Manner Matters: Hosting 101
This is a question that has plagued me and some of my friends for quite some time. It has to do with being a proper dinner host. We believe if you invite a group of people to dinner, some of whom don't know each other, it is your job to facilitate conversation in which all parties can participate. If the chat veers off course, alienating certain members, the host should bring the discussion back to something everyone can understand and contribute to.
It seems many people shockingly don't understand their duties as the host of a dinner, even one that is at a restaurant. If you do the inviting, you make sure everyone is enjoying themselves, right?
Thank you in advance for your time and insight.
Dear Peeved Partygoer,
It's true. Good hosts do their best to make sure all of their guests are comfortable and entertained. So, yes, hosts should do their best to make sure that everyone is engaged in interesting conversation.
Yet their duties start well before the conversation does. They must first draw up their guest list with consideration to what the guests may have to say to one another. Thoughtful hosts who want their various acquaintances to meet and enjoy each other take the time to introduce them in such a way that they will be able to find subjects of mutual interest to discuss.
A host who invites two old friends from high school and a co-worker none of the rest of them have met before is, I'm afraid, setting someone up for exclusion despite everyone's best intentions. Guest lists are best drawn entirely from shared connections (school, work, curling team, etc.), or a true mix so no one group or interest overwhelms the others.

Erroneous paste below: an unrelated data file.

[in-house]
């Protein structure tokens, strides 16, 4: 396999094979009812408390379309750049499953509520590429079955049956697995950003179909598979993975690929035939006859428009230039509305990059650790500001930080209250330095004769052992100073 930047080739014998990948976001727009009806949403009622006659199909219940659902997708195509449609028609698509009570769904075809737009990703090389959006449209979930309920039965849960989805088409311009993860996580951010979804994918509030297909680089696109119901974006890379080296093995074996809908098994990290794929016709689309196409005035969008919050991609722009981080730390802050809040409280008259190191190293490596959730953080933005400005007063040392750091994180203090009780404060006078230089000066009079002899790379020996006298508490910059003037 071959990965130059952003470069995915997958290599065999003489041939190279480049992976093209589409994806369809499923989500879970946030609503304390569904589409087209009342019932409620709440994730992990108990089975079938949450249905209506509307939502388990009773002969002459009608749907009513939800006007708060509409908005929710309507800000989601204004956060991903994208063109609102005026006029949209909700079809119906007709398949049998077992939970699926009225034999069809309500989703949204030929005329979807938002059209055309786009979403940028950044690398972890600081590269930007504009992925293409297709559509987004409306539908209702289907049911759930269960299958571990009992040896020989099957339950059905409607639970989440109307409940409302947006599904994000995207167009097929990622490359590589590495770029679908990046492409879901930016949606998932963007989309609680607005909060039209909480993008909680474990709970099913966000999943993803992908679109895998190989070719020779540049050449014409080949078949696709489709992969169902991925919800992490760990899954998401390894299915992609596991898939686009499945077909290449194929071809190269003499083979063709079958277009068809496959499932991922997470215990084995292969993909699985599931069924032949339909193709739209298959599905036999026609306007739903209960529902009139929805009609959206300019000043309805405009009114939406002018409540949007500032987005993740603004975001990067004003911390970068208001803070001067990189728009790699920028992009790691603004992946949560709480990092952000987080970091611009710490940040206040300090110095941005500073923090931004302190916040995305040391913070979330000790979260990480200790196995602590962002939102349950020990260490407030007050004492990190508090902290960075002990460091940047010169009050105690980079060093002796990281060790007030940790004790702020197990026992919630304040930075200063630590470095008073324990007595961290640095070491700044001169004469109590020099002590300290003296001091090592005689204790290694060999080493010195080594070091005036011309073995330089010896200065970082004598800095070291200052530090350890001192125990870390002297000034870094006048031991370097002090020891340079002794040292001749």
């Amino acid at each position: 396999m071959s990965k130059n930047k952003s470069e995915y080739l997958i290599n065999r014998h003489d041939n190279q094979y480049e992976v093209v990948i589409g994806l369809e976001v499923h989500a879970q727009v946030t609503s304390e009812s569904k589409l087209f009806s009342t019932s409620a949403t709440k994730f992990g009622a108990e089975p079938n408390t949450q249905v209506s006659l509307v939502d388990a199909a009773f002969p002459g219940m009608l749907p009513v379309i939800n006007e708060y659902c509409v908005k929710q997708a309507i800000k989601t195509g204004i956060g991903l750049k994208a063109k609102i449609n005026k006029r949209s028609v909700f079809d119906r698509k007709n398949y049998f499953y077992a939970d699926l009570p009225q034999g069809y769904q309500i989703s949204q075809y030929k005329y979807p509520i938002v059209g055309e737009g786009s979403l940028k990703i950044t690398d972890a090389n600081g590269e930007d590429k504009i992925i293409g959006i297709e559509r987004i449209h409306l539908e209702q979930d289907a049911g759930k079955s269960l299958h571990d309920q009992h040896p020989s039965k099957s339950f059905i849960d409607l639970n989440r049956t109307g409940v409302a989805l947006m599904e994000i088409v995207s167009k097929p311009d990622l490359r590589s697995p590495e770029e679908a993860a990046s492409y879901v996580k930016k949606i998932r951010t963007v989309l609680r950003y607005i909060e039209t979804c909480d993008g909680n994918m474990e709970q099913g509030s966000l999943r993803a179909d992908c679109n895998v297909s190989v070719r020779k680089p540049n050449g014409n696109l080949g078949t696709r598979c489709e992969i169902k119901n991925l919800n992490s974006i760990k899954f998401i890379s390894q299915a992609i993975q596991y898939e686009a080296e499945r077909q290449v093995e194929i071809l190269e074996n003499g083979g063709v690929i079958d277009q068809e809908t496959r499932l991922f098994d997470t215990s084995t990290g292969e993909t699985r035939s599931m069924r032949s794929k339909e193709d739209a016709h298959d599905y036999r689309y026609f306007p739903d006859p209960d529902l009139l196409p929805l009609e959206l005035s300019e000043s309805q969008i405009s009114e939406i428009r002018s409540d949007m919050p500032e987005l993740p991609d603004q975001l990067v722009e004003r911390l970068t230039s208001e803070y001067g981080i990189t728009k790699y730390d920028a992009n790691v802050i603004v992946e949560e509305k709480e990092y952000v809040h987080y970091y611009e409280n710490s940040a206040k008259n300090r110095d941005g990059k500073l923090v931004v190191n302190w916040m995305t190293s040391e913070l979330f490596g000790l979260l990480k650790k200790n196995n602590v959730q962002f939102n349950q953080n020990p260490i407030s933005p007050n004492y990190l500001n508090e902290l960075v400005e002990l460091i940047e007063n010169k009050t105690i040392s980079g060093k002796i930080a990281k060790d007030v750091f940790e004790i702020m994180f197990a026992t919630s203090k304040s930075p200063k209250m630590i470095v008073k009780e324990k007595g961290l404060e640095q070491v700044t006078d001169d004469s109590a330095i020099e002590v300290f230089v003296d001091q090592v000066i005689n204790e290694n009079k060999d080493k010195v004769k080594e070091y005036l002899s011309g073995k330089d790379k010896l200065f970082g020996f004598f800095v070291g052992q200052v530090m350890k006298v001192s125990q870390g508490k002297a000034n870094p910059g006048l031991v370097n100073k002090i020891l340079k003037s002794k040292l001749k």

Of course we all find ourselves in situations now and again when there is an odd person out or where partners or spouses or dates of people who know each other end up with precious little to say about the round robin tennis tournament the rest of you played last week. Polite adults notice when they're dominating the dinner conversation and step back. Good hosts save their guests the trouble of having to notice for themselves and step in with new topics and questions or prompts for the less engaged to keep everyone participating and enjoying themselves.
Good conversation does tend to take on a life of its own, and hosts are best forgiven for getting wrapped up in subjects about which they're passionate (I will admit a great deal of self-interest in making this claim). Also note that there is nothing to stop a guest with the natural facility of or aspirations of being an excellent conversationalist from taking up the mantle of involving everyone and/or pointing out that the conversation is excluding some of the party when the host doesn't. There is also no reason that someone who is feeling left out of the conversation can't pipe up with questions to bring themselves up to speed or present a more captivating subject to grab everyone's attention.
In short, if you're the host be sure to take care of your guests; if you're the guest, don't worry about what the host should be doing, do what you know is right: avoid traipsing too far down conversational paths that exclude others at the table and make the effort to engage with all of your fellow diners.
More Manner Matters
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About the Author: Molly Watson honed her ability to guide others in tricky situations by telling her little brother the best way to do everything. See what she has to say beyond dining at Ask a (Sensible) Midwesterner and see her work as a recipe wizard at Local Foods.